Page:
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Via Politico we learn that Claire McCaskill seems to be feeling her oats when it comes to the threatened GOP government shutdown over their OCD efforts to defund the Affordable Care Act (ACA):

I don’t think in America we should throw tantrums when we lose elections and threaten to shut down the government and refuse to pay the bills,” the Missouri Democrat said on “Fox News Sunday.” “The American people had a choice last November. They had a choice between someone who said repeal Obamacare, and President Obama.”

[. . .]

“I cannot believe that they are gonna throw a tantrum and throw the American people and our economic recovery under the bus,” she said of Republicans. “It is really gonna hurt real people. And this is just political point-making.”

McCaskill was feeling so empowered that she characterized the GOP shutdown antics as “Akin-itis.” (Well … duh! Did anyone ever really think that Todd Akin was an isolated phenomenon in the party of Galloping Old Poops?)

McCaskill’s GOP opposite number, though, Senator Roy Blunt, has a different take as you might expet. Nevertheless, there are plenty of hints that he’s a bit squeamish when it comes to the floor-kicking, full-out tantrum that folks like Ted Cruz are promising:

Blunt has given no indication of siding with a determined element promising every rules trick to keep the anti-heath law offensive alive. Before that moment comes, all Republicans can weigh in heartily on the new law.

“I’m no supporter of the president’s health care plan. I believe it won’t work, there’s evidence every day of that, and I’ll vote to not move forward with it,” he said in a Friday interview.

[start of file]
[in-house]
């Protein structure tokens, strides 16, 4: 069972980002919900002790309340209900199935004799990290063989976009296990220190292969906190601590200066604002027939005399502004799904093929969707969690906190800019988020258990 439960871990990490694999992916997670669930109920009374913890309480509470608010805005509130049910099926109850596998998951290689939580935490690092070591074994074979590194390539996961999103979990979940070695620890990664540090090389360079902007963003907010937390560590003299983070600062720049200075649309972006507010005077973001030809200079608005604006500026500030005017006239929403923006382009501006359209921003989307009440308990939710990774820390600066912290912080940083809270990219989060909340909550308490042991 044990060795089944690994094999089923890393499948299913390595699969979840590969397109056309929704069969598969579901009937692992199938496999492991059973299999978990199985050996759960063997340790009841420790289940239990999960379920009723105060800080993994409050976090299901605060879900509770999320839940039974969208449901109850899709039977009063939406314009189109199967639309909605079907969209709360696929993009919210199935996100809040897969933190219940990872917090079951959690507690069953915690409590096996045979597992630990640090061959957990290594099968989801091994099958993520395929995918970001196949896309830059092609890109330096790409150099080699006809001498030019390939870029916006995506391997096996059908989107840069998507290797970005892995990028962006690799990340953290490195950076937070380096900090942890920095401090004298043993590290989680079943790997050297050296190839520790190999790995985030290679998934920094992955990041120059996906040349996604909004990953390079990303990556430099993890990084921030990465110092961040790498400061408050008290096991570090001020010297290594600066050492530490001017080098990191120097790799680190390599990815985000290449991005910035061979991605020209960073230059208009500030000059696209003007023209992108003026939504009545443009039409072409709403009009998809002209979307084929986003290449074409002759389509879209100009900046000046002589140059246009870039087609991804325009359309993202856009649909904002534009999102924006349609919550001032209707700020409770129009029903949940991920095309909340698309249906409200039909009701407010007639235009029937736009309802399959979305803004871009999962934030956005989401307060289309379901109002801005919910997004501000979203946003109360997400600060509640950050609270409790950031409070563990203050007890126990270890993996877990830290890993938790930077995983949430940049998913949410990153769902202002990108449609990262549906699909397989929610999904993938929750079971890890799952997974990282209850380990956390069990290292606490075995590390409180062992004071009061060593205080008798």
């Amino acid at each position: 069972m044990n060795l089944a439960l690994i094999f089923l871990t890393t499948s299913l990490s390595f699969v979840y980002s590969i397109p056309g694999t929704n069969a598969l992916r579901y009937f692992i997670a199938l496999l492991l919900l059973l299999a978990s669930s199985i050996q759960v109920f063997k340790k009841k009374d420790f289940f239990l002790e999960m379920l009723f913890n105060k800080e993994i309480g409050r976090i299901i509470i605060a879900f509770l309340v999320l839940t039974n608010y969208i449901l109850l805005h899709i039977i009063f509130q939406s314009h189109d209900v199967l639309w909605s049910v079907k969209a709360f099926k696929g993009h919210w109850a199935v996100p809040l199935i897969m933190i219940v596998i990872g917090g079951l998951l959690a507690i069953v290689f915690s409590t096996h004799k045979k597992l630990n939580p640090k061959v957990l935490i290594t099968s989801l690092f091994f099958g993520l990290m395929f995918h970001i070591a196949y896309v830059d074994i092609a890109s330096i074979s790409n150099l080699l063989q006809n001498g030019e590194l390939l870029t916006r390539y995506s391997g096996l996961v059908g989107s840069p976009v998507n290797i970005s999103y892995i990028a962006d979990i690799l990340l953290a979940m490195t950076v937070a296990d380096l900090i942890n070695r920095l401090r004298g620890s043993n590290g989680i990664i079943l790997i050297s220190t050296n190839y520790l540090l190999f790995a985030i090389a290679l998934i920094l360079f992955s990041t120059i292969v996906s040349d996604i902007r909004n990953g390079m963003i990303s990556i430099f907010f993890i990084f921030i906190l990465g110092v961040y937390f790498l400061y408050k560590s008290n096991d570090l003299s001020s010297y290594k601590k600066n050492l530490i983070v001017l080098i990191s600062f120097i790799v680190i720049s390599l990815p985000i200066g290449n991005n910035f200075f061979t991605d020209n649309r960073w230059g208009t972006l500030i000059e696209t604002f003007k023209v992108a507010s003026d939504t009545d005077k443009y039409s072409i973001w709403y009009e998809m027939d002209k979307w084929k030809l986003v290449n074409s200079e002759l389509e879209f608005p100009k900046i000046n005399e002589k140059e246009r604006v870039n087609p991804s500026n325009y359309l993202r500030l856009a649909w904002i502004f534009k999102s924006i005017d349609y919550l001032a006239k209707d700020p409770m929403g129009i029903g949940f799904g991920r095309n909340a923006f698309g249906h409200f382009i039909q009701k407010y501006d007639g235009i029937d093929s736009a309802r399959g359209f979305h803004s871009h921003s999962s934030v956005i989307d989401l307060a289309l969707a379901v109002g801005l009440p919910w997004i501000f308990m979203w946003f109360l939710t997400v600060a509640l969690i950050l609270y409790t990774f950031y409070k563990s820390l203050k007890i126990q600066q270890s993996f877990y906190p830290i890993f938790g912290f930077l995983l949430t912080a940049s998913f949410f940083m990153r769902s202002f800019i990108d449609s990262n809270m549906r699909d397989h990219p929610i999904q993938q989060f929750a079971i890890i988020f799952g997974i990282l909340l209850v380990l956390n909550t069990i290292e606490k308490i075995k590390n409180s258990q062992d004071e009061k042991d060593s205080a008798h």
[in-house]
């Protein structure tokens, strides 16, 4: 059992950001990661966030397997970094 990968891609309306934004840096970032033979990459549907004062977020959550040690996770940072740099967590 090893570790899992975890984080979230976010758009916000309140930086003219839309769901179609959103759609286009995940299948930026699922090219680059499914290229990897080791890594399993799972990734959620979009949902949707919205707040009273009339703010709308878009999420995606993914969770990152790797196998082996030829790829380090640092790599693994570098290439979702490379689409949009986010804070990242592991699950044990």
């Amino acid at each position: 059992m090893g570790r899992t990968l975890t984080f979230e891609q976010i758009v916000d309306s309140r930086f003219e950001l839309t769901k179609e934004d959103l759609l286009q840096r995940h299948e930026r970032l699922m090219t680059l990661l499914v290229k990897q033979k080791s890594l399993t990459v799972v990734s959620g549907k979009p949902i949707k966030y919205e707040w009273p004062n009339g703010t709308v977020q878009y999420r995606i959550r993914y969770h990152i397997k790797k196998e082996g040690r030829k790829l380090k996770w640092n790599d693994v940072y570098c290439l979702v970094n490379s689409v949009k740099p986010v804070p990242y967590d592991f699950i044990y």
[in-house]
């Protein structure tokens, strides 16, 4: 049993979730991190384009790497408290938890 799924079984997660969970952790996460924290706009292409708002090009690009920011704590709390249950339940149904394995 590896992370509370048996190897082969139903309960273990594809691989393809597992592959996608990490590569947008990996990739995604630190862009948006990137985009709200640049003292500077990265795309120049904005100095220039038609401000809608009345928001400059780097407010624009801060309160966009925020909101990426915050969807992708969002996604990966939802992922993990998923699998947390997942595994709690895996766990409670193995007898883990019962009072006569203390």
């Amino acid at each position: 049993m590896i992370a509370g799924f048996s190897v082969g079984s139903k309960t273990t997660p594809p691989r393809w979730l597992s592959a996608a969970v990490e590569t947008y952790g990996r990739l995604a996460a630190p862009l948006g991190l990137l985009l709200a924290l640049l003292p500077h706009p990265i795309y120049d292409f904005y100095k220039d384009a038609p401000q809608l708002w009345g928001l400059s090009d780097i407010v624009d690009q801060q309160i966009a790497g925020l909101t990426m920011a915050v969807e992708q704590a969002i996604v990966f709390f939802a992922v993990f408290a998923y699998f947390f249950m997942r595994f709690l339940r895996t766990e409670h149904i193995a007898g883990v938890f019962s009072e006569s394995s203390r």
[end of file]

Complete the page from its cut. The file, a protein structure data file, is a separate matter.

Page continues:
He added: “I don’t know where we’ll be in the middle of the week.”

What could account for McCaskill’s political vim and vigor and Blunt’s cautious and worried tone? Could it be, as Robert Kuttner points out, that an unpopular shutdown is a dangerous ploy for vulnerable Republicans:

This very high-profile mess, just a year before next mid-term election, could upend assumptions about 2014. Democrats need to pick up just 17 seats to take back the House. Most analysts put the number of at-risk Republican seats at between 20 and 25, meaning that Democrats would need to run most of the table. But a deeper look suggests that more Republican seats could be vulnerable. In 2012, Republicans won 41 seats with 55 percent of the vote or less. If Democrats hold their own seats and win back even half of those, they take back the Majority.

Of course, for Blunt the issue probably also threatens to have even more tellling blowback: the people who employ him, his corporate cronies, are aghast at the reckless abandon of his more extreme Tea Party congressional colleagues. The U.S. Chamber of Commerce has urged the GOPers to act in a more fiscally responsible manner. Even Wall Street recognizes the foolishness for what it is. The big money folks will fund any kind of stupidity as long as it gets pols sympathetic to their money-making needs into power. Where they draw the line, though, is when the stupidity spills over into financial lunacy – a fact that is surely not lost on Blunt. After all, as Slate’s John Dickerson puts it:

House Republicans aren’t just courting disaster. They’re helping President Obama make the case that they were the problem all along.

No wonder McCaskill is energized and Blunt suitably subdued.